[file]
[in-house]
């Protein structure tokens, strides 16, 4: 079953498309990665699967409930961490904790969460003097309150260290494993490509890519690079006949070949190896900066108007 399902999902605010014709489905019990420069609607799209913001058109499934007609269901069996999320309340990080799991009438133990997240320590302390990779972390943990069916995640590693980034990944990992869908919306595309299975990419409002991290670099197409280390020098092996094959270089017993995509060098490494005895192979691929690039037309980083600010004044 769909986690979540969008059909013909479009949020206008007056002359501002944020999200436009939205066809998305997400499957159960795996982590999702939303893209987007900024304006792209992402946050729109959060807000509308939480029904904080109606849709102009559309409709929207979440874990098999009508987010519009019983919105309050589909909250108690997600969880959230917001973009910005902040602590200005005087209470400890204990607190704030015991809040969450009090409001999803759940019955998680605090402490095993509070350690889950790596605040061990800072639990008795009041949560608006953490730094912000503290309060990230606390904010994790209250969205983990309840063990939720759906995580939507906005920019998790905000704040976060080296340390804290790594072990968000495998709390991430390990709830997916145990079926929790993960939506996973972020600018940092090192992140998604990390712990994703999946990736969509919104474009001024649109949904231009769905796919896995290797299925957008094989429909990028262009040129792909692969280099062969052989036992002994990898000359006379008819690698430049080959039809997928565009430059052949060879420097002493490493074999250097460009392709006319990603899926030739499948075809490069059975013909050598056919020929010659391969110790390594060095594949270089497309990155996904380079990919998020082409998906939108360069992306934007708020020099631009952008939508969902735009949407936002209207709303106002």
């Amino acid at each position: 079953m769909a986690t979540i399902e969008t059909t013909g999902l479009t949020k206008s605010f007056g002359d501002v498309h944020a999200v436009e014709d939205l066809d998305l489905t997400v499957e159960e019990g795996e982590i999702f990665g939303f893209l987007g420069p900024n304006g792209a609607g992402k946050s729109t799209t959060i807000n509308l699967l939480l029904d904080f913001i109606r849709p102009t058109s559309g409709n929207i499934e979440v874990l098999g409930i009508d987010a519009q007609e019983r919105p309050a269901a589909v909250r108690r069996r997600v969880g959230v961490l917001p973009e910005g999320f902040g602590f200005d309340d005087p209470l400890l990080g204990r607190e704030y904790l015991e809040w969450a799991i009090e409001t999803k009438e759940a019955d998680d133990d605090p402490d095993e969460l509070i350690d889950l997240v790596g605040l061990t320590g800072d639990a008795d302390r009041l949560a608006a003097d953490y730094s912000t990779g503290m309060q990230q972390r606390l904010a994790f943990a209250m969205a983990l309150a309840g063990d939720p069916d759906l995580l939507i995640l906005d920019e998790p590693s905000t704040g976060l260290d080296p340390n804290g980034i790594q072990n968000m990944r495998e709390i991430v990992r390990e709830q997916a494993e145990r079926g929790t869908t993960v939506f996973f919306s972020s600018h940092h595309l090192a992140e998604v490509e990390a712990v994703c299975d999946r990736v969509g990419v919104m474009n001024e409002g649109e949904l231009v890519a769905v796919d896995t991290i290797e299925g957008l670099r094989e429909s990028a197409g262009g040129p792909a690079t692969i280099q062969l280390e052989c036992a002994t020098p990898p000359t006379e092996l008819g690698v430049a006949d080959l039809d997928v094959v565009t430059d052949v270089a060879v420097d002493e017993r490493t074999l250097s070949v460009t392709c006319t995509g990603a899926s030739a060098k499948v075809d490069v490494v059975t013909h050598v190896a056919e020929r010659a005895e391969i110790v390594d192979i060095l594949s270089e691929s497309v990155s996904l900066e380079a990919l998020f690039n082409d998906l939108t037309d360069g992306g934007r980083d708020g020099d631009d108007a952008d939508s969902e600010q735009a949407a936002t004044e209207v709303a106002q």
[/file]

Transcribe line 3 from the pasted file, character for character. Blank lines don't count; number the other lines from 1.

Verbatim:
């Amino acid at each position: 079953m769909a986690t979540i399902e969008t059909t013909g999902l479009t949020k206008s605010f007056g002359d501002v498309h944020a999200v436009e014709d939205l066809d998305l489905t997400v499957e159960e019990g795996e982590i999702f990665g939303f893209l987007g420069p900024n304006g792209a609607g992402k946050s729109t799209t959060i807000n509308l699967l939480l029904d904080f913001i109606r849709p102009t058109s559309g409709n929207i499934e979440v874990l098999g409930i009508d987010a519009q007609e019983r919105p309050a269901a589909v909250r108690r069996r997600v969880g959230v961490l917001p973009e910005g999320f902040g602590f200005d309340d005087p209470l400890l990080g204990r607190e704030y904790l015991e809040w969450a799991i009090e409001t999803k009438e759940a019955d998680d133990d605090p402490d095993e969460l509070i350690d889950l997240v790596g605040l061990t320590g800072d639990a008795d302390r009041l949560a608006a003097d953490y730094s912000t990779g503290m309060q990230q972390r606390l904010a994790f943990a209250m969205a983990l309150a309840g063990d939720p069916d759906l995580l939507i995640l906005d920019e998790p590693s905000t704040g976060l260290d080296p340390n804290g980034i790594q072990n968000m990944r495998e709390i991430v990992r390990e709830q997916a494993e145990r079926g929790t869908t993960v939506f996973f919306s972020s600018h940092h595309l090192a992140e998604v490509e990390a712990v994703c299975d999946r990736v969509g990419v919104m474009n001024e409002g649109e949904l231009v890519a769905v796919d896995t991290i290797e299925g957008l670099r094989e429909s990028a197409g262009g040129p792909a690079t692969i280099q062969l280390e052989c036992a002994t020098p990898p000359t006379e092996l008819g690698v430049a006949d080959l039809d997928v094959v565009t430059d052949v270089a060879v420097d002493e017993r490493t074999l250097s070949v460009t392709c006319t995509g990603a899926s030739a060098k499948v075809d490069v490494v059975t013909h050598v190896a056919e020929r010659a005895e391969i110790v390594d192979i060095l594949s270089e691929s497309v990155s996904l900066e380079a990919l998020f690039n082409d998906l939108t037309d360069g992306g934007r980083d708020g020099d631009d108007a952008d939508s969902e600010q735009a949407a936002t004044e209207v709303a106002q």